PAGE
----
I’ve made these checkerboard cookies a total of four times – they’re that good. The first time I made them, the checkerboard pattern wasn’t quite even, but the taste! Buttery, a little crisp, a little chewy, and an indescribable flavor that came together like magic. I photographed the cookies, but I didn’t like them. I made them again a month later, but the texture wasn’t right. I’d somehow messed up. A third time, and they were still off. I’d messed up somewhere, and the wheels didn’t all align.

Checkerboard Cookies

But today, all the little things came together. My butter was at just the right temperature, soft enough to yield to a fingertip but cold enough to keep its shape. I used a ruler to form the checkerboard pattern and though it isn’t perfect, I almost like the imperfection. And the photographs? The lighting was off the first three times. Yesterday I used the dragonfly-wing light on our kitchen counter and it was just right.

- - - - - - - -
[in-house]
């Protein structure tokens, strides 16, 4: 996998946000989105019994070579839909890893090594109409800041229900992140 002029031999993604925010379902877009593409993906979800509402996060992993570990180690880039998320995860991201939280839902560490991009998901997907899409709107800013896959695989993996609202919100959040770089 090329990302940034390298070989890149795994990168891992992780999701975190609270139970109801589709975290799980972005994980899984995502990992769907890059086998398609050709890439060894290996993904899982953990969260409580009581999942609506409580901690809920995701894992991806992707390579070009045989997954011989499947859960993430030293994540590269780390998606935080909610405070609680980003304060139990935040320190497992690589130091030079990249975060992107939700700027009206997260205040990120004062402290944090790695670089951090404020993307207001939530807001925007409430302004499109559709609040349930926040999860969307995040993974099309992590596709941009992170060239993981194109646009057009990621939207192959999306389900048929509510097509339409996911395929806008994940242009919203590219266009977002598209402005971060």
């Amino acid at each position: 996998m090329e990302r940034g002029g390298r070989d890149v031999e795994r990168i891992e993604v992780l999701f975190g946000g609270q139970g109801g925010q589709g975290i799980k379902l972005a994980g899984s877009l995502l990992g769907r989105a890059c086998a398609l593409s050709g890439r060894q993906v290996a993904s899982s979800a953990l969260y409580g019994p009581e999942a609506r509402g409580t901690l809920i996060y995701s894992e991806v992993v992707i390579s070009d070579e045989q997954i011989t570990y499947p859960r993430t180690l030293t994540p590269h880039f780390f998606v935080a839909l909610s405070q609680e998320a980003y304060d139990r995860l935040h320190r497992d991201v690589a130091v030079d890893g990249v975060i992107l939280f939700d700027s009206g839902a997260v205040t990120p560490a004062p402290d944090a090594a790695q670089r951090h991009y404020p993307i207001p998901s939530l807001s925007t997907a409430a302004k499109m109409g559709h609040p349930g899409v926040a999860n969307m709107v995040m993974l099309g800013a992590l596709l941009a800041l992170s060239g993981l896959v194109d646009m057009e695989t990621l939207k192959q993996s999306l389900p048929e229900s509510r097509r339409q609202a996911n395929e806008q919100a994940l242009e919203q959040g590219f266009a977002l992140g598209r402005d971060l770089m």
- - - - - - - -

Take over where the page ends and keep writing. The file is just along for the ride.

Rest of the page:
It’s rare for me to make a recipe multiple times, but I know I’ll make these cookies again before summer finishes. As simple as they are, they’re unforgettable.

[PS: I know it's been a while since my last post. The last week of school, and it's catching up to me with finals and projects. Won't happen again over the summer!

Also, since I'm getting a lot of questions about it, I wanted to talk about college. Unfortunately, I can't reveal which school I'm going to (at least at this time.) It's simply an issue of privacy. Here's what I can say, though - it's a great school for communications in BOSTON! and I'll study to become a print journalist and writer, just like I always dreamed. In August, I'll move into my dorm and 17 and Baking will continue like always, from the City on a Hill. I'm starting to miss Seattle already, but I can barely contain my excitement about this next big step in my life. Thanks for sticking with me!]